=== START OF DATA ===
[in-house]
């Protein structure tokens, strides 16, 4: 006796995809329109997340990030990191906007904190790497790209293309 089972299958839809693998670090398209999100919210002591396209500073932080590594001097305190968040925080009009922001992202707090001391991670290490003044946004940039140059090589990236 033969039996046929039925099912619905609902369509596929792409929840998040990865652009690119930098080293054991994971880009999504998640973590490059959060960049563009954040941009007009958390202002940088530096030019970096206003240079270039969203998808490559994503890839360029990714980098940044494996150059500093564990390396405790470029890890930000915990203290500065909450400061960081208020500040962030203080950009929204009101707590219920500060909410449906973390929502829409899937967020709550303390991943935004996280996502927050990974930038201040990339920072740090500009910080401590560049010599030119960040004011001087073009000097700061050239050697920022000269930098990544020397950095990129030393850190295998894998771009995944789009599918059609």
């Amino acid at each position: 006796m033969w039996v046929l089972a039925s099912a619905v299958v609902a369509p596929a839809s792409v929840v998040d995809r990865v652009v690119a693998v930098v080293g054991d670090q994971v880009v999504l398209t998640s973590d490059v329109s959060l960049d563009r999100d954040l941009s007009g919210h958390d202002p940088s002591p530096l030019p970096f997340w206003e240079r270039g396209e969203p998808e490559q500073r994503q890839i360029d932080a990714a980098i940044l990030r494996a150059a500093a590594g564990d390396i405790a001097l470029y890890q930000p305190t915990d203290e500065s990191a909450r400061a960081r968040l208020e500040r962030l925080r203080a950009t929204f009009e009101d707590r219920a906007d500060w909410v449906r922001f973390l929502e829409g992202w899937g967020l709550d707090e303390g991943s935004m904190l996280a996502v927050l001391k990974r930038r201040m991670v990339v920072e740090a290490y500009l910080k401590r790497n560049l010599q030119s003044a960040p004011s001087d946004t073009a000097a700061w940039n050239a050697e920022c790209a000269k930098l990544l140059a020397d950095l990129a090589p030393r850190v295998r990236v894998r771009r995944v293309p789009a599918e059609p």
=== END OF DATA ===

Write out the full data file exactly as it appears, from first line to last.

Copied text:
[in-house]
């Protein structure tokens, strides 16, 4: 006796995809329109997340990030990191906007904190790497790209293309 089972299958839809693998670090398209999100919210002591396209500073932080590594001097305190968040925080009009922001992202707090001391991670290490003044946004940039140059090589990236 033969039996046929039925099912619905609902369509596929792409929840998040990865652009690119930098080293054991994971880009999504998640973590490059959060960049563009954040941009007009958390202002940088530096030019970096206003240079270039969203998808490559994503890839360029990714980098940044494996150059500093564990390396405790470029890890930000915990203290500065909450400061960081208020500040962030203080950009929204009101707590219920500060909410449906973390929502829409899937967020709550303390991943935004996280996502927050990974930038201040990339920072740090500009910080401590560049010599030119960040004011001087073009000097700061050239050697920022000269930098990544020397950095990129030393850190295998894998771009995944789009599918059609």
């Amino acid at each position: 006796m033969w039996v046929l089972a039925s099912a619905v299958v609902a369509p596929a839809s792409v929840v998040d995809r990865v652009v690119a693998v930098v080293g054991d670090q994971v880009v999504l398209t998640s973590d490059v329109s959060l960049d563009r999100d954040l941009s007009g919210h958390d202002p940088s002591p530096l030019p970096f997340w206003e240079r270039g396209e969203p998808e490559q500073r994503q890839i360029d932080a990714a980098i940044l990030r494996a150059a500093a590594g564990d390396i405790a001097l470029y890890q930000p305190t915990d203290e500065s990191a909450r400061a960081r968040l208020e500040r962030l925080r203080a950009t929204f009009e009101d707590r219920a906007d500060w909410v449906r922001f973390l929502e829409g992202w899937g967020l709550d707090e303390g991943s935004m904190l996280a996502v927050l001391k990974r930038r201040m991670v990339v920072e740090a290490y500009l910080k401590r790497n560049l010599q030119s003044a960040p004011s001087d946004t073009a000097a700061w940039n050239a050697e920022c790209a000269k930098l990544l140059a020397d950095l990129a090589p030393r850190v295998r990236v894998r771009r995944v293309p789009a599918e059609p």